Strange winds are blowing these days, which prompts one to advise people to hold on to their hats.

The winds arise not so much from the anomalies that are inherent in every survey, whether it be in meteorology, economics or popular music, but from the tendency to extrapolate those anomalies to infinity.The drought covering much of the nation's agricultural areas has generated a spate of speculation about the greenhouse effect, a situation in which the pollutants of society are trapping heat and raising the Earth's temperature.

In economics, the odd convolutions over the past year have produced extreme forecasts of boom and bust, inflation and deflation, higher and lower interest rates, a new level of prosperity and a return to the dirty, dusty 1930s. Surveys served up daily show Americans on a new level of affluence and poverty worse than ever, consumers more confident than ever and more fearful, too, and jobs going begging but unemployment never worse for some people.

In such times it is difficult, almost impossible, to maintain a historical perspective, to avoid emotional involvement, to keep a cold eye on the larger picture, to step back a distance from the events.

Each day's statistics are projected beyond eternity and warnings issued, but the statistics themselves might be revised in the meantime. It happens all the time to jobless numbers, retail sales, corporate profits and more.

The strongest gusts seem to blow whenever things are not fully understood, as when the stock market crashed, or when an extreme is reached in prices, interest rates, crop statistics or commodity futures. Such events spur speculation, and the speculation is good for at least a month or so, or whenever the newer figures are reported or the old ones corrected. In turn, this sets off additional gusts from another quadrant.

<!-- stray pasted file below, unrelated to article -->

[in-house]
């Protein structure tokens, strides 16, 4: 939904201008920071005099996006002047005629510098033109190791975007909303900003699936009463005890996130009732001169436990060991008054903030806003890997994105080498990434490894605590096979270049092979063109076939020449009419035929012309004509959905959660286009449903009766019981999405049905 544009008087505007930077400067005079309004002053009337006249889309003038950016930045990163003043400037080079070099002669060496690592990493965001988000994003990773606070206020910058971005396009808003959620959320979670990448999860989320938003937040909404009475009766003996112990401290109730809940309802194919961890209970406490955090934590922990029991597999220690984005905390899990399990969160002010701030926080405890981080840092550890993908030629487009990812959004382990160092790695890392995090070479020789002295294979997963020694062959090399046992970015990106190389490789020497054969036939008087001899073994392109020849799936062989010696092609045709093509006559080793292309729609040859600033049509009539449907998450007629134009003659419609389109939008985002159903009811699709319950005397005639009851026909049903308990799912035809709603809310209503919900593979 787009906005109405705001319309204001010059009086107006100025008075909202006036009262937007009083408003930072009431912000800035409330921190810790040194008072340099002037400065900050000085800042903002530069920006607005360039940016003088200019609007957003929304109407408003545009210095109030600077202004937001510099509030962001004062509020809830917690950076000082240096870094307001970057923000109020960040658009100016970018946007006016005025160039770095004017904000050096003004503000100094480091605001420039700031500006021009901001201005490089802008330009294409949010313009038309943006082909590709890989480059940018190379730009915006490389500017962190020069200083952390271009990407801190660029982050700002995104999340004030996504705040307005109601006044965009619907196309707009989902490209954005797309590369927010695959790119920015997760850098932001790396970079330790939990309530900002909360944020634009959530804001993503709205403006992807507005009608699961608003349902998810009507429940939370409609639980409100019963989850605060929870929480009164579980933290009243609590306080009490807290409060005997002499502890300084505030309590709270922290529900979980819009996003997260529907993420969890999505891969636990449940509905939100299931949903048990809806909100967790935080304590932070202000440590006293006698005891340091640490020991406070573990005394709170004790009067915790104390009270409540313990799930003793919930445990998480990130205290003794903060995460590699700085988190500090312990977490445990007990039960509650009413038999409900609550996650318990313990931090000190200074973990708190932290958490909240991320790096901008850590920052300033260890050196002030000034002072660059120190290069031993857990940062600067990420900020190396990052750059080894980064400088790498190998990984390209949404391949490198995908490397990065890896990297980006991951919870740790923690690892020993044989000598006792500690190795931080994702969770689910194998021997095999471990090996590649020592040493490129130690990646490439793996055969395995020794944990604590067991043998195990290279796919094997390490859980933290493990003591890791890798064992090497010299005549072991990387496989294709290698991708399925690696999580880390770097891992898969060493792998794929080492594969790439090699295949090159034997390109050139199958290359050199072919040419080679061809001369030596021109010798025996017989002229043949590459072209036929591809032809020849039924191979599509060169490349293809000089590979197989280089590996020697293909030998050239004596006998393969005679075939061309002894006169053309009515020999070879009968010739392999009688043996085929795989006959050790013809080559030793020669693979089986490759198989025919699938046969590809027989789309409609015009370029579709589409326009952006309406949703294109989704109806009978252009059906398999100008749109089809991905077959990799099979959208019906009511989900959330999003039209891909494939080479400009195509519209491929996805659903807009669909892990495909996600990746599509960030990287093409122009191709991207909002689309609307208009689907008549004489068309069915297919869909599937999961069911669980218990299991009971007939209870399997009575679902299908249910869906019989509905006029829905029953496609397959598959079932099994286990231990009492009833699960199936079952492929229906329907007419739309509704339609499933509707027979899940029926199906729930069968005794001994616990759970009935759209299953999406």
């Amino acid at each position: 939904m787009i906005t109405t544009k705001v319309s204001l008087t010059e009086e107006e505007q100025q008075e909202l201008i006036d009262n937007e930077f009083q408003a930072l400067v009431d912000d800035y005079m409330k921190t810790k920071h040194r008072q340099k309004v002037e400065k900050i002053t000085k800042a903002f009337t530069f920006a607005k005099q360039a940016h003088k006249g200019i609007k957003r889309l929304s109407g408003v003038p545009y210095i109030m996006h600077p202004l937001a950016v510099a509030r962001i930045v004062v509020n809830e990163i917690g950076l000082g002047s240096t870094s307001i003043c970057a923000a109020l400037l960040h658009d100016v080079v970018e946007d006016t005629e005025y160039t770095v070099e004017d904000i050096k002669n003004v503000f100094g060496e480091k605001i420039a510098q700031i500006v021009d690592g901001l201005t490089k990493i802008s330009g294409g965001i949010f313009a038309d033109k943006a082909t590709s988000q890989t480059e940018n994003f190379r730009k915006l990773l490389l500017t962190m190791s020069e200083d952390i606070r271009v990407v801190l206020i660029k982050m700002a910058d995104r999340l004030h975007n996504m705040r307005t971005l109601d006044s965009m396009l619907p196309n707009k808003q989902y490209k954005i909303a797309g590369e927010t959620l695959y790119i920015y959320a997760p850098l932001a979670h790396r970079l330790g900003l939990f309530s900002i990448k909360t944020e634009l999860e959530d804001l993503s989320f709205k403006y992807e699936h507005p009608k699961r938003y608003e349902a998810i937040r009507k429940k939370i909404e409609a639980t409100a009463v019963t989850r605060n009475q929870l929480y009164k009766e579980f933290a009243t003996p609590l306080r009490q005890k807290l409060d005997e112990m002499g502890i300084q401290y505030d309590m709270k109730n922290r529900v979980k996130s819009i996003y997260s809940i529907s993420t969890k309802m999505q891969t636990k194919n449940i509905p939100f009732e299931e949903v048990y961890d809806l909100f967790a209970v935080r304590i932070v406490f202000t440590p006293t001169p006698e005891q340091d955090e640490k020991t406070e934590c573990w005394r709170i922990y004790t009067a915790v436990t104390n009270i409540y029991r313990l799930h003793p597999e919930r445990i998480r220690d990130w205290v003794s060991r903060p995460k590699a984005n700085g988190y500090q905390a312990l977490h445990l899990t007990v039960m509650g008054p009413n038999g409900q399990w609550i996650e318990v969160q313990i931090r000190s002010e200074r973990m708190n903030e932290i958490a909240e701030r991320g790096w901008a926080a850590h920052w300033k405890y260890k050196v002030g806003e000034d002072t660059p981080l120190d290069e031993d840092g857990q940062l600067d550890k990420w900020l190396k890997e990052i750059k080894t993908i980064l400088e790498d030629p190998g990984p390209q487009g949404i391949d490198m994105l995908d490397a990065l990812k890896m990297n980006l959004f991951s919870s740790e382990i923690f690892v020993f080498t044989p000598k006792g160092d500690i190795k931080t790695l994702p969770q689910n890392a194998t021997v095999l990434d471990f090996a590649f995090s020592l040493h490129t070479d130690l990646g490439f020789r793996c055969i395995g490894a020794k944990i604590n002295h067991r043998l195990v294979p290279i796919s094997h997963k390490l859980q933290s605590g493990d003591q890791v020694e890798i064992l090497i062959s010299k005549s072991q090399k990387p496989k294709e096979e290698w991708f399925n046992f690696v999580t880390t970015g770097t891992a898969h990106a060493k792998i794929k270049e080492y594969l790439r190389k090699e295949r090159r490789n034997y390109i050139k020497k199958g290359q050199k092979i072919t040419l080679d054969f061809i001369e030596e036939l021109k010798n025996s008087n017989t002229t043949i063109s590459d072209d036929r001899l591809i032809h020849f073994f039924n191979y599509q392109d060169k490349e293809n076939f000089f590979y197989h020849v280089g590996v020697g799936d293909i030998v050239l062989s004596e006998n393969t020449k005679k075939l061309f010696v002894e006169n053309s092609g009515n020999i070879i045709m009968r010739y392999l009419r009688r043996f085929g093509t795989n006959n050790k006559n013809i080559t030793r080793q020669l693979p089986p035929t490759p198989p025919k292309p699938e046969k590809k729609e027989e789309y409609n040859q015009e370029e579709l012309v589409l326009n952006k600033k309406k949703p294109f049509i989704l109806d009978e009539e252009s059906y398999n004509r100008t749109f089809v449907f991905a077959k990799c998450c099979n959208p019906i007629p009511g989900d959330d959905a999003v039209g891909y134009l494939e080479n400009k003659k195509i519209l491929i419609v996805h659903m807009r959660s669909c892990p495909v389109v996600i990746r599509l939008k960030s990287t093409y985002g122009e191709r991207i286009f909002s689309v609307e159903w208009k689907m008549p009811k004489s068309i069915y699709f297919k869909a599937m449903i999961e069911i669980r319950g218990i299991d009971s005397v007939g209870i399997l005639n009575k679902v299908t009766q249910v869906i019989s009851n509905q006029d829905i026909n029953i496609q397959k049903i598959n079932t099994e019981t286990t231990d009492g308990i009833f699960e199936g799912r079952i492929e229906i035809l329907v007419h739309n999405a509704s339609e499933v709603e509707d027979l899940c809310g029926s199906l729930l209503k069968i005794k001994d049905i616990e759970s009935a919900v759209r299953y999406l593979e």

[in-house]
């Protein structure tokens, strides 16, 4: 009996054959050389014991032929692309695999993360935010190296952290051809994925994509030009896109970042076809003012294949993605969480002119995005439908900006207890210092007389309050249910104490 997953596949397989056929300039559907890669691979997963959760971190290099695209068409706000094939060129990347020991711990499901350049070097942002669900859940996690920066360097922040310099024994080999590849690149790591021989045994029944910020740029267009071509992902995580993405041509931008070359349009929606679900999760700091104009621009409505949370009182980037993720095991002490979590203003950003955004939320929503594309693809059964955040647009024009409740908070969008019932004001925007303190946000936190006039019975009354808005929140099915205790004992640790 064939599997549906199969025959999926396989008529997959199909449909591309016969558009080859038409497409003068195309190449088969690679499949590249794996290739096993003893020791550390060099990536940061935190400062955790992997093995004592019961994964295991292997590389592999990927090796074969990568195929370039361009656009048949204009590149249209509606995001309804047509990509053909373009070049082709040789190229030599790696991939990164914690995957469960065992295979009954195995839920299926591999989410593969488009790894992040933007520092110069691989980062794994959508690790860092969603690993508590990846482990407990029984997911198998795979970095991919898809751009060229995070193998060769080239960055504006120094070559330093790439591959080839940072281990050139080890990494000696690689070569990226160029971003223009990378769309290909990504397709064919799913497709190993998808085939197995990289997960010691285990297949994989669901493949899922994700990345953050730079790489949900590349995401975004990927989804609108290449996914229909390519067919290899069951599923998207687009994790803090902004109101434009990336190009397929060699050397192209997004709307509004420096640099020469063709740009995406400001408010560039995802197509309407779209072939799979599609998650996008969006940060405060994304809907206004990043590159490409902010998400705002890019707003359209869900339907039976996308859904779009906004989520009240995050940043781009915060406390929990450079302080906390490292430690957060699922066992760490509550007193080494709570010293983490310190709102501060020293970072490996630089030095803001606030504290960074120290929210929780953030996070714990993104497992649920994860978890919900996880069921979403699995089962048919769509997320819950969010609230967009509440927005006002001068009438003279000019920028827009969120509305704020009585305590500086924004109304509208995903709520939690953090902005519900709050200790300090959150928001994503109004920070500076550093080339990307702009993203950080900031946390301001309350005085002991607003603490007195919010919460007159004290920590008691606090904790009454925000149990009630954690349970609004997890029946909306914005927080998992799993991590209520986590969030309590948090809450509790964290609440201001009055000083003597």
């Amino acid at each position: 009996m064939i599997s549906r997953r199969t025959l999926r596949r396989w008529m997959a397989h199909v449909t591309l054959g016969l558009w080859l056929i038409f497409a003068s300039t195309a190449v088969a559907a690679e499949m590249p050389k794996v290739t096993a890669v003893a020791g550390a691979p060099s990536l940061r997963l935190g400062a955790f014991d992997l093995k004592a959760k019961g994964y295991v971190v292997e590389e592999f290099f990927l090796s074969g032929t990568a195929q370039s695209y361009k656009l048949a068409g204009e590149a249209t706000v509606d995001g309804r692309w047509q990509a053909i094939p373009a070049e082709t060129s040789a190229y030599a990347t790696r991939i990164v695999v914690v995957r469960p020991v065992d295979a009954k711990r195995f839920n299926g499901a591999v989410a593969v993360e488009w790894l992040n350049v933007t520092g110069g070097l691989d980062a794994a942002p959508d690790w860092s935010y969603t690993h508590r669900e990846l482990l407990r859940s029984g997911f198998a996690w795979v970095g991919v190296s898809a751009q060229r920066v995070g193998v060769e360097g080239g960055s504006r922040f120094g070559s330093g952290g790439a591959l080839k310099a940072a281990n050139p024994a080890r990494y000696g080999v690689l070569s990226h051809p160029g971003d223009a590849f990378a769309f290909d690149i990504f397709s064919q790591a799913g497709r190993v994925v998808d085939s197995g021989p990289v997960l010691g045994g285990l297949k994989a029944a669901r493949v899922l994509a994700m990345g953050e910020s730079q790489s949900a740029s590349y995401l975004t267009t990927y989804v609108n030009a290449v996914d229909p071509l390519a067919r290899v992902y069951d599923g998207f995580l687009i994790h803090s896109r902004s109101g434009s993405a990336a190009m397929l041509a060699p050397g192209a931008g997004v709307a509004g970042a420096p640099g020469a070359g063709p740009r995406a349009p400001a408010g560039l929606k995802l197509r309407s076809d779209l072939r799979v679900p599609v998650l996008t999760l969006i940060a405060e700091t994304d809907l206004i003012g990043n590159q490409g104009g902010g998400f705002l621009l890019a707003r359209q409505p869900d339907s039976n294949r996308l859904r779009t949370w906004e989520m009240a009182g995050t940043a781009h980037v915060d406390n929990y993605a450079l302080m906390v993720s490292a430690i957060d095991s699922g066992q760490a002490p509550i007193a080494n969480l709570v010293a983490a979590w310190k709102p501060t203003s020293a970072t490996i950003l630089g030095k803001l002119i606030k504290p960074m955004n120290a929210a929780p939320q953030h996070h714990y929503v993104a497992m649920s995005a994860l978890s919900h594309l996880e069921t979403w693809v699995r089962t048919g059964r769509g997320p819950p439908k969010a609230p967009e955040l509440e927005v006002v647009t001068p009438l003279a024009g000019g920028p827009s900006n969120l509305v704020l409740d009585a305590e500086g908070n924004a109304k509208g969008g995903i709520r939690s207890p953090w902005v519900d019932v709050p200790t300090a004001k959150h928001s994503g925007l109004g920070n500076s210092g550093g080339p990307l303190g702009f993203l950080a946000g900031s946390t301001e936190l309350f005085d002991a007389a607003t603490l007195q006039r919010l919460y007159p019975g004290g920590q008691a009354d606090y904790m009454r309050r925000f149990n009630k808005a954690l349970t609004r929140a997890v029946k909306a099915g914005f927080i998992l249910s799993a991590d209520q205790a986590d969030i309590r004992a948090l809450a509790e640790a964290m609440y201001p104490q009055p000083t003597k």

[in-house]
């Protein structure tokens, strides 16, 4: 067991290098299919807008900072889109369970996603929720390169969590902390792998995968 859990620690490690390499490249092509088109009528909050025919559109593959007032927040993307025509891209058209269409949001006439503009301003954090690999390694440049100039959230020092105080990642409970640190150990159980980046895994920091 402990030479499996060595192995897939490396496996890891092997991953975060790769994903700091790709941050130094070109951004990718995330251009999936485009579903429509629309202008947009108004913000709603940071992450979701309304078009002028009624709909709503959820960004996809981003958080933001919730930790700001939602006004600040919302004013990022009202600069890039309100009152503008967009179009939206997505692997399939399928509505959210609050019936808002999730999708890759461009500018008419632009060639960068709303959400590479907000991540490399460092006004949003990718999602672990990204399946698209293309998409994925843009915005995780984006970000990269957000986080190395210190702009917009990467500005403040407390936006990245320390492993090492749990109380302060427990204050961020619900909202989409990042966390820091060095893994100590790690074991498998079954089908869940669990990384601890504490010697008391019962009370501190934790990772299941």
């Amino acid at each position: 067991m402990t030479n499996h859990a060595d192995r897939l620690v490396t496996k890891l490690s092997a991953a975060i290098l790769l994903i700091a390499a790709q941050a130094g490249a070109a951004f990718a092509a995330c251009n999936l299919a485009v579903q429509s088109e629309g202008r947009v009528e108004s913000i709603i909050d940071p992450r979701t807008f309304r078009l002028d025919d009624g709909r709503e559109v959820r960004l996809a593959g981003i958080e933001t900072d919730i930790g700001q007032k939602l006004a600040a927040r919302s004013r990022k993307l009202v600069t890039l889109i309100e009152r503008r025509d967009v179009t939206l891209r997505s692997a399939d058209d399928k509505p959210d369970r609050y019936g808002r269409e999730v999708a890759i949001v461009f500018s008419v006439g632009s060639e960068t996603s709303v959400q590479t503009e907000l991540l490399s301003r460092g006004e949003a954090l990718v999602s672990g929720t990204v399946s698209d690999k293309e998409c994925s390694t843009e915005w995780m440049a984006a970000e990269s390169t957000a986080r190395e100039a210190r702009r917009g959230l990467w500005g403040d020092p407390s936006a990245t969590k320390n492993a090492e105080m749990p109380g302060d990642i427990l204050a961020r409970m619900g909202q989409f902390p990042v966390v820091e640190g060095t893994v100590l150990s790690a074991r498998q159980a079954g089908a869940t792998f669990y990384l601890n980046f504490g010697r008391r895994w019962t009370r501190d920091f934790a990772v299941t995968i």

Robert Prechter, well known stock market optimist, now preaches despair. Countless others who posed as bulls now shiver amid dismal echoes of the 1930s.

Over a longer time frame, these are some of the gusts that seem to have blown themselves out:

-The stock market crash will cause a depression.

-The dollar will continue to fall almost freely.

-As the economy's growth continues a rise of inflation is inevitable.

-The same factors will push interest rates into the double digits.

-U.S. manufacturing cannot compete with foreigners.

-Social Security will go broke.

Determining which events are winds of economic storms destined to grow violent, and which are meandering, meaningless gusts that will spend themselves is a challenge today for ordinary folks and those who claim expertise.

Winds, events and perspective change. The farmland drought isn't forever, and neither, perhaps, are the big budget and trade deficits and other economic problems that have been projected into eternity.